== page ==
OTTAWA (CCN)—A papal apology in Canada for residential schools is unlikely in 2019 because a papal visit was not on the agenda of Canada’s Catholic bishops at their Sept. 24-28 plenary.

There was no formal discussion, though it may have come up in informal conversations, said the president of the Canadian Conference of Catholic Bishops, Bishop Lionel Gendron, in a phone interview from Cornwall, Ont., after the plenary closed.

Bishop Gendron said the bishops have been advised by Rome to prepare for a possible visit and that the Pope is looking for “an opportune time.”

Sources say plans for a visit would have to be in the works now to accommodate a 2019 visit, and even that would be challenging because of the federal election in October 2019.

The bishops have not discussed costs with the government, though Bishop Gendron said he had the impression Prime Minister Justin Trudeau is “ready to pay for security.”

Estimates of the cost of Pope Francis’ recent two-day visit to Ireland ranged as high as $47 million.

“I was told by Archbishop Chaput from Philadelphia that when the Pope came (to the World Meeting of Families in 2015) it was $45 million but he could find people to cover that cost.” Donors for a Canadian visit could likely be found, he said, although “maybe not for the whole thing.”

While a papal visit was not discussed, relations with Canada’s Indigenous peoples were high on the CCCB plenary agenda.

The bishops discussed the results of eight “sharing circles” with Indigenous leaders held earlier this year where bishops listened to the hopes and concerns of Indigenous peoples. Bishop Gendron said the process taught bishops that Indigenous Catholics would like “to sit with their bishops, to share with their bishops.”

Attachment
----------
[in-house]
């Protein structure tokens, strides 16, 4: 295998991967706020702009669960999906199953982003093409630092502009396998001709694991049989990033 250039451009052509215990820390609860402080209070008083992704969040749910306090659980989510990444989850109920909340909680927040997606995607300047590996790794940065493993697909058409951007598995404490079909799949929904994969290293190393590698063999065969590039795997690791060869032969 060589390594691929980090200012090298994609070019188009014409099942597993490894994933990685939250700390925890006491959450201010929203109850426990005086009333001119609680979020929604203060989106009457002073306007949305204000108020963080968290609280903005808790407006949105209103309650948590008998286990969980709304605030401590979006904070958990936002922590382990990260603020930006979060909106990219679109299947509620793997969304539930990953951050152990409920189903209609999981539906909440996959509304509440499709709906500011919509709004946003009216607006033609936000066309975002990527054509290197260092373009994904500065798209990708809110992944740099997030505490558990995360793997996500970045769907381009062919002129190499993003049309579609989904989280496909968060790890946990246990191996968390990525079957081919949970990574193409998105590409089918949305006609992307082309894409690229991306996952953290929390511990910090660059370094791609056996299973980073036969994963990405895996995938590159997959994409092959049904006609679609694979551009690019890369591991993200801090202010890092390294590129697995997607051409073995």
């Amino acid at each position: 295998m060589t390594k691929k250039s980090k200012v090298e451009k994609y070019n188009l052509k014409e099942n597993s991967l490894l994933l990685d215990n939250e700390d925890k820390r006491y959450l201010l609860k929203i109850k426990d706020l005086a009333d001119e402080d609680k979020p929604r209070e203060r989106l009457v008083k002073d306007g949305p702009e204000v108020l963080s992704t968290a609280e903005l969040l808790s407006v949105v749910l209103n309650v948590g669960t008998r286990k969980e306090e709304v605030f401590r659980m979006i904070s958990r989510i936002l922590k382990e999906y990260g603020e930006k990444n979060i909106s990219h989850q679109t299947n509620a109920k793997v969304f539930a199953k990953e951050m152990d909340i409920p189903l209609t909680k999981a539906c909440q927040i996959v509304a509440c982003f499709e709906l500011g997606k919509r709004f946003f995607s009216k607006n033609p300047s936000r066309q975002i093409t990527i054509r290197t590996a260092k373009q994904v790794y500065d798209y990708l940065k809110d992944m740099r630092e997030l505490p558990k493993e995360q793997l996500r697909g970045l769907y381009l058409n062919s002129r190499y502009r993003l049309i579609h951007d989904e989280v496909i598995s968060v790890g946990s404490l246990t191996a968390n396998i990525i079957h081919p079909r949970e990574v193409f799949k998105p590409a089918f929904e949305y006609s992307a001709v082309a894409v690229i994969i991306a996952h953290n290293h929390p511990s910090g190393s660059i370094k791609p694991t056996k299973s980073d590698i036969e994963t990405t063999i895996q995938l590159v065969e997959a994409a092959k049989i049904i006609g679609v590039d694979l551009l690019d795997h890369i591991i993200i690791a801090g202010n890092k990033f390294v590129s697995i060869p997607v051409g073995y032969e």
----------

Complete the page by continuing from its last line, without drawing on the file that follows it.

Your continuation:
Bishop Gendron noted the wide diversity among Canada’s Aboriginal peoples, including the many different First Nations, Inuit, and Metis.  Quebec alone has 11 different nations, he said, while one western bishop said he was prepared to meet with all 19 different Indigenous peoples in his diocese.

 “What we want to do is work with them; walk with them,” Bishop Gendron said, describing this pastoral journey of reconciliation as “a work in progress.” He expects the bishops will continue to hold listening circles.

The bishops decided last year to draft a pastoral letter on Canada’s Indigenous Peoples, which is in the works, Bishop Gendron said.  Meanwhile, he and the national chief of the Assembly of First Nations are trying to arrange a meeting, while other CCCB representatives have been building relationships with other Indigenous leaders.